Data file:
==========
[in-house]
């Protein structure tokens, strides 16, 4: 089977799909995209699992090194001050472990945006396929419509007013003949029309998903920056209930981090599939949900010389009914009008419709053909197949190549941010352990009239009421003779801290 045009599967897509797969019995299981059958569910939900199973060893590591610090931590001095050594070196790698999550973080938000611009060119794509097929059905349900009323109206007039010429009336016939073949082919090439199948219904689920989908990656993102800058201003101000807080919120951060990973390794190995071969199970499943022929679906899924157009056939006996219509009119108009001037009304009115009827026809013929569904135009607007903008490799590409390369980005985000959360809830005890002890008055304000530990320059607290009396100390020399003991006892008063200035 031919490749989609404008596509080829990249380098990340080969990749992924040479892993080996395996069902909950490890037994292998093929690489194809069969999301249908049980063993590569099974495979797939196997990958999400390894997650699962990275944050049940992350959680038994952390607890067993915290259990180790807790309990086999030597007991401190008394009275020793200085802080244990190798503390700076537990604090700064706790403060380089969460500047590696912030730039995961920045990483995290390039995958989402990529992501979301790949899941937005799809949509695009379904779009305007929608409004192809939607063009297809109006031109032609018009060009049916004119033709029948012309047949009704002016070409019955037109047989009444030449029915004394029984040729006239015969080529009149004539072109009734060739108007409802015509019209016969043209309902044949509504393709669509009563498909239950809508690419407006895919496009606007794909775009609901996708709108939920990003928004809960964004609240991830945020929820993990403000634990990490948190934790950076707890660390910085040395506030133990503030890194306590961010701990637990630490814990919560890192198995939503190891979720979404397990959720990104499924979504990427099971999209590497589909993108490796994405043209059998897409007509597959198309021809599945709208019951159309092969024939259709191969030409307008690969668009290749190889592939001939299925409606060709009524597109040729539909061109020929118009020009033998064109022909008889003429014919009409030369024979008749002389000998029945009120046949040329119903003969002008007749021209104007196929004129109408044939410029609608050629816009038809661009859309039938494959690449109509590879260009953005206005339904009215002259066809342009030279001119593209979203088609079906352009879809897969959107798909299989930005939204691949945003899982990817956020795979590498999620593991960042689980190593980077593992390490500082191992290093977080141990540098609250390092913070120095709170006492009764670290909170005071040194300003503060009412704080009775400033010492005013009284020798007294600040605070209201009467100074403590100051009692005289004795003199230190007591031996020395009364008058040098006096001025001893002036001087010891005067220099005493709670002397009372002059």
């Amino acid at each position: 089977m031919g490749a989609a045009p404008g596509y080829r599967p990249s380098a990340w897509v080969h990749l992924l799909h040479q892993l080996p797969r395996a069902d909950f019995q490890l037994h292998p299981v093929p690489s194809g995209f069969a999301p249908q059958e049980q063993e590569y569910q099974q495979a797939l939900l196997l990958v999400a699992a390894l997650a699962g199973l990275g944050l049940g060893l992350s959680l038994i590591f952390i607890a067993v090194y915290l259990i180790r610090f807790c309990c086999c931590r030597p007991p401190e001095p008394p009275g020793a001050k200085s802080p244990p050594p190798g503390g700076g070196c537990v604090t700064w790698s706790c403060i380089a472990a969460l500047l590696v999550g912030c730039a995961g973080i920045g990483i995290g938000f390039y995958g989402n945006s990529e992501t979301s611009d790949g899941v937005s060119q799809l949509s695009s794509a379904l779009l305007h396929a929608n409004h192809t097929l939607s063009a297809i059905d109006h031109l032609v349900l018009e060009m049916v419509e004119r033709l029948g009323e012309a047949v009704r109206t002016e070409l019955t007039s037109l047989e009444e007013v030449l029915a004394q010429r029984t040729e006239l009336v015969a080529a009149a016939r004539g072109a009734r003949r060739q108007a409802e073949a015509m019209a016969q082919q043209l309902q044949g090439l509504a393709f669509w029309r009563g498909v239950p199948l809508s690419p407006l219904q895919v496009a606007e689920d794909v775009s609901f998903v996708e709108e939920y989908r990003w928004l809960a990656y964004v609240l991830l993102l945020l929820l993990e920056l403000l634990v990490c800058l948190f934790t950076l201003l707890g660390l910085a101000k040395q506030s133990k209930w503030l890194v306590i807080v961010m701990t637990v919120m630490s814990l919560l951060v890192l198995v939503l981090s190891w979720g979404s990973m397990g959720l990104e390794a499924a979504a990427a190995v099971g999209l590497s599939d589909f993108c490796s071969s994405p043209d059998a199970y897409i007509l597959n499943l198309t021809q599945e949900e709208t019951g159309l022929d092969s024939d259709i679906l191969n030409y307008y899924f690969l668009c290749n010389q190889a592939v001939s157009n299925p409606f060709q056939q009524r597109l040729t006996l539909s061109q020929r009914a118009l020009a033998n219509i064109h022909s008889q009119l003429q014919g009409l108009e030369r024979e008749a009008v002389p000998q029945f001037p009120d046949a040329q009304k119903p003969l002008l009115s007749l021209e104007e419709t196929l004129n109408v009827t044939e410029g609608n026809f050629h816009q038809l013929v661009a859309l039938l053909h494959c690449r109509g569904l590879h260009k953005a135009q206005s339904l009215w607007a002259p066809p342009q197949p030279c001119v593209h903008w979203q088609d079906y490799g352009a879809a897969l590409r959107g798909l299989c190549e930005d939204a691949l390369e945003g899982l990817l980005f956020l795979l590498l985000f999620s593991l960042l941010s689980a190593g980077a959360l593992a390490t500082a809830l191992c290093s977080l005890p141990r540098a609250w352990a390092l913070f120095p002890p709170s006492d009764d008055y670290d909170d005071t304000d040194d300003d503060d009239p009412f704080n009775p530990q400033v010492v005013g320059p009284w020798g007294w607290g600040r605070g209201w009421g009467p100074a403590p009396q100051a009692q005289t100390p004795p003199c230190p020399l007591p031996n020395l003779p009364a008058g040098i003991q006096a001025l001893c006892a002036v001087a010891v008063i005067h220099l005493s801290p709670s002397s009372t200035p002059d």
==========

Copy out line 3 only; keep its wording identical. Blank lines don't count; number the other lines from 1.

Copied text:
């Amino acid at each position: 089977m031919g490749a989609a045009p404008g596509y080829r599967p990249s380098a990340w897509v080969h990749l992924l799909h040479q892993l080996p797969r395996a069902d909950f019995q490890l037994h292998p299981v093929p690489s194809g995209f069969a999301p249908q059958e049980q063993e590569y569910q099974q495979a797939l939900l196997l990958v999400a699992a390894l997650a699962g199973l990275g944050l049940g060893l992350s959680l038994i590591f952390i607890a067993v090194y915290l259990i180790r610090f807790c309990c086999c931590r030597p007991p401190e001095p008394p009275g020793a001050k200085s802080p244990p050594p190798g503390g700076g070196c537990v604090t700064w790698s706790c403060i380089a472990a969460l500047l590696v999550g912030c730039a995961g973080i920045g990483i995290g938000f390039y995958g989402n945006s990529e992501t979301s611009d790949g899941v937005s060119q799809l949509s695009s794509a379904l779009l305007h396929a929608n409004h192809t097929l939607s063009a297809i059905d109006h031109l032609v349900l018009e060009m049916v419509e004119r033709l029948g009323e012309a047949v009704r109206t002016e070409l019955t007039s037109l047989e009444e007013v030449l029915a004394q010429r029984t040729e006239l009336v015969a080529a009149a016939r004539g072109a009734r003949r060739q108007a409802e073949a015509m019209a016969q082919q043209l309902q044949g090439l509504a393709f669509w029309r009563g498909v239950p199948l809508s690419p407006l219904q895919v496009a606007e689920d794909v775009s609901f998903v996708e709108e939920y989908r990003w928004l809960a990656y964004v609240l991830l993102l945020l929820l993990e920056l403000l634990v990490c800058l948190f934790t950076l201003l707890g660390l910085a101000k040395q506030s133990k209930w503030l890194v306590i807080v961010m701990t637990v919120m630490s814990l919560l951060v890192l198995v939503l981090s190891w979720g979404s990973m397990g959720l990104e390794a499924a979504a990427a190995v099971g999209l590497s599939d589909f993108c490796s071969s994405p043209d059998a199970y897409i007509l597959n499943l198309t021809q599945e949900e709208t019951g159309l022929d092969s024939d259709i679906l191969n030409y307008y899924f690969l668009c290749n010389q190889a592939v001939s157009n299925p409606f060709q056939q009524r597109l040729t006996l539909s061109q020929r009914a118009l020009a033998n219509i064109h022909s008889q009119l003429q014919g009409l108009e030369r024979e008749a009008v002389p000998q029945f001037p009120d046949a040329q009304k119903p003969l002008l009115s007749l021209e104007e419709t196929l004129n109408v009827t044939e410029g609608n026809f050629h816009q038809l013929v661009a859309l039938l053909h494959c690449r109509g569904l590879h260009k953005a135009q206005s339904l009215w607007a002259p066809p342009q197949p030279c001119v593209h903008w979203q088609d079906y490799g352009a879809a897969l590409r959107g798909l299989c190549e930005d939204a691949l390369e945003g899982l990817l980005f956020l795979l590498l985000f999620s593991l960042l941010s689980a190593g980077a959360l593992a390490t500082a809830l191992c290093s977080l005890p141990r540098a609250w352990a390092l913070f120095p002890p709170s006492d009764d008055y670290d909170d005071t304000d040194d300003d503060d009239p009412f704080n009775p530990q400033v010492v005013g320059p009284w020798g007294w607290g600040r605070g209201w009421g009467p100074a403590p009396q100051a009692q005289t100390p004795p003199c230190p020399l007591p031996n020395l003779p009364a008058g040098i003991q006096a001025l001893c006892a002036v001087a010891v008063i005067h220099l005493s801290p709670s002397s009372t200035p002059d």